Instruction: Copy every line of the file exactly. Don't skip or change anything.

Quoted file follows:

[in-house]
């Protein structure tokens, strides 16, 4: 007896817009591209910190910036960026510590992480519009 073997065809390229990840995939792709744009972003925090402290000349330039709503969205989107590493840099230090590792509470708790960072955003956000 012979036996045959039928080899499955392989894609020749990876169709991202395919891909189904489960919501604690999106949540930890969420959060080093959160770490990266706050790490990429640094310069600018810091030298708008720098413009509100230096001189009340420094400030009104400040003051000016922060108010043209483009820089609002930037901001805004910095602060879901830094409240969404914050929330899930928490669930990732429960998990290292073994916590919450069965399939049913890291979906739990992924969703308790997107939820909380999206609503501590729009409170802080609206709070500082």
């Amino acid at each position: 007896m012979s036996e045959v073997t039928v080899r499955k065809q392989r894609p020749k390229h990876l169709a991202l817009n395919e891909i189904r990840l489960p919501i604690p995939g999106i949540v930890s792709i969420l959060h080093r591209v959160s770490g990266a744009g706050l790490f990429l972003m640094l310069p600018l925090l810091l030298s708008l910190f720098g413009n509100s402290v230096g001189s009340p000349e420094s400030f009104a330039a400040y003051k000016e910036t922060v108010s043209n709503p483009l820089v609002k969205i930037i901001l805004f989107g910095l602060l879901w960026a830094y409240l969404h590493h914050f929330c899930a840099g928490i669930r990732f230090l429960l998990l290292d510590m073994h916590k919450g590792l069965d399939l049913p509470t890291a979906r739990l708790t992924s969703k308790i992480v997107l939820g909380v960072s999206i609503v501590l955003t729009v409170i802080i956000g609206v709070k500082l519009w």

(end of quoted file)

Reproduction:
[in-house]
């Protein structure tokens, strides 16, 4: 007896817009591209910190910036960026510590992480519009 073997065809390229990840995939792709744009972003925090402290000349330039709503969205989107590493840099230090590792509470708790960072955003956000 012979036996045959039928080899499955392989894609020749990876169709991202395919891909189904489960919501604690999106949540930890969420959060080093959160770490990266706050790490990429640094310069600018810091030298708008720098413009509100230096001189009340420094400030009104400040003051000016922060108010043209483009820089609002930037901001805004910095602060879901830094409240969404914050929330899930928490669930990732429960998990290292073994916590919450069965399939049913890291979906739990992924969703308790997107939820909380999206609503501590729009409170802080609206709070500082």
């Amino acid at each position: 007896m012979s036996e045959v073997t039928v080899r499955k065809q392989r894609p020749k390229h990876l169709a991202l817009n395919e891909i189904r990840l489960p919501i604690p995939g999106i949540v930890s792709i969420l959060h080093r591209v959160s770490g990266a744009g706050l790490f990429l972003m640094l310069p600018l925090l810091l030298s708008l910190f720098g413009n509100s402290v230096g001189s009340p000349e420094s400030f009104a330039a400040y003051k000016e910036t922060v108010s043209n709503p483009l820089v609002k969205i930037i901001l805004f989107g910095l602060l879901w960026a830094y409240l969404h590493h914050f929330c899930a840099g928490i669930r990732f230090l429960l998990l290292d510590m073994h916590k919450g590792l069965d399939l049913p509470t890291a979906r739990l708790t992924s969703k308790i992480v997107l939820g909380v960072s999206i609503v501590l955003t729009v409170i802080i956000g609206v709070k500082l519009w």